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Disaster prevention: Haiti prepares for earthquakes

Haiti is practising for an emergency

The people are prepared for the next disaster

A road near Petit Goâve is being rebuilt. © Herzau
A road near Petit Goâve is being rebuilt. © Herzau
Communities have established committees for disaster prevention. © Herzau
Communities have established committees for disaster prevention. © Herzau
The people in Haiti are now better prepared to face natural disasters. © Colombo
The people in Haiti are now better prepared to face natural disasters. © Colombo

Haiti – The inhabitants of the Caribbean state will never forget the devastating destruction caused by the earthquake in January 2010. Many factors contribute to a high risk of catastrophe here: The extreme deforestation of the countryside and settlement on unprotected water catchment areas is accelerating erosion; hurricanes rage across the country, destroying streets, houses and fields; farmland and roads are washed away following heavy rainfall.

Welthungerhilfe is supporting 271,000 people in three communities in southern Haiti: Jacmel, Petit Goâve and Grand Goâve. The aim is to better prepare inhabitants for natural disasters and their consequences. Ten brigades and committees are being established in each of the three communities. Committee members are in charge of decision-making in case of an emergency and are developing an early warning system to enable the timely evacuation of people.

Well prepared for disasters

The brigades react on the ground and provide first aid. A total of 1,800 people are active in the two groups – besides authorities, they include prominent people, village presidents, spiritual leaders and the local population. In addition, a disaster management committee at the district level includes representatives from the district authorities and civil society, the fire service, the Red Cross, the police and the scouts. They function as a network and incorporate disaster management into their development planning. Representatives of the various ministries and scientific institutes are involved at the national level.

Working together as a network

In order to ensure that the population learns more about disaster risk reduction, Welthungerhilfe is creating reports and features for the radio, television and newspapers together with journalists. Cooperations with Haitian artists in workshops are also designed to bring the issues of climate change and disaster prevention to public attention. The measures for disaster prevention in Haiti are co-funded by the Disaster Preparedness Programme of the European Community Humanitarian Office (DIPECHO).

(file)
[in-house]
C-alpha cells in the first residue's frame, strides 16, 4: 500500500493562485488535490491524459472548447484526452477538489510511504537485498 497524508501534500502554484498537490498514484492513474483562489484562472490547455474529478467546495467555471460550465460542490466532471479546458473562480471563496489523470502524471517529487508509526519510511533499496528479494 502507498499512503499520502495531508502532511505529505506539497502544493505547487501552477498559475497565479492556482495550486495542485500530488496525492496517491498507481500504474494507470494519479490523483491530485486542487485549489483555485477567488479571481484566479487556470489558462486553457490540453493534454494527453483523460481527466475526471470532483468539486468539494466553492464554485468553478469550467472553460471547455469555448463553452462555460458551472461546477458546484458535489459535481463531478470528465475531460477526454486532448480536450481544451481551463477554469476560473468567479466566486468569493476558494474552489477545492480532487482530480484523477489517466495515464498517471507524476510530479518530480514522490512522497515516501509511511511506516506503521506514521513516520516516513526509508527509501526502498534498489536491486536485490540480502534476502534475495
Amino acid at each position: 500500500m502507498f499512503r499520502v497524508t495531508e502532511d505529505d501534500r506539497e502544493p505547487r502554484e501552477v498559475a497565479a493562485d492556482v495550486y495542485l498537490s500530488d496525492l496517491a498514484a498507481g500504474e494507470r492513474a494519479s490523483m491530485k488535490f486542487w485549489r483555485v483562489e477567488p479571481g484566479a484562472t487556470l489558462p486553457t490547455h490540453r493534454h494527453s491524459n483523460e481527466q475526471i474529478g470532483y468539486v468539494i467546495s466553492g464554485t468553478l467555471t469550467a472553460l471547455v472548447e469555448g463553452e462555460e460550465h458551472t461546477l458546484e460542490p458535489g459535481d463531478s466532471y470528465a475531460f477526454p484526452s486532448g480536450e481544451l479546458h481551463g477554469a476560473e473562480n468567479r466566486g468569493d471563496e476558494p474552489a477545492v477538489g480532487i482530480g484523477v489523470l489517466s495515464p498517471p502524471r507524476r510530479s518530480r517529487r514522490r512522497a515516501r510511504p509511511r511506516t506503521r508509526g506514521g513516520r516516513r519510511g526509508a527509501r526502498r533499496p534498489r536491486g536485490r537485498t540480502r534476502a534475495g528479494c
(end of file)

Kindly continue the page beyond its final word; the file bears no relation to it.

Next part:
The aid measures are financially supported by EuropeAid.

Current reports
Houses for my country

Houses for my country

Five years after the earthquake in Haiti

(January 2015) In the powerful earthquake of 2010, 217,000 people died and 2.3 million became homeless. Engineer Joseph Edner is building new houses together with his compatriots. He asks that: “We Haitians must be actors in our own development.”

A rocky road to recovery

A rocky road to recovery

Five years after the earthquake in Haiti

(January 2015) The 2010 earthquake brought much suffering to Merilien Hyacinthe. But today he is proud. His crops are good and he can send his children to school again.

Agriculture rewards

Agriculture rewards

The north of Haiti is getting prepared for crises with new cultivation techniques

Haiti's northern region is extremely poor, and the area is regularly visited by natural disasters. Welthungerhilfe helps the inhabitants of the small city of Jean Rabel to prepare for future crises.

Planning for disasters

Planning for disasters

Interview: life in Haiti three years after the earthquake

(January 2013) In January 2010, Haiti was struck by an earthquake: within seconds, everything lay in ruins. To ensure that the next disaster is not as devastating, emergency aid must be integrated into daily life, says Rafaël Schneider.

Video

Video (2015): Welthungerhilfe has been working in Haiti since 2006 – in the Millennium Village of Poirier. Watch the video to find out what has changed for people and what they expect for their future.

Further information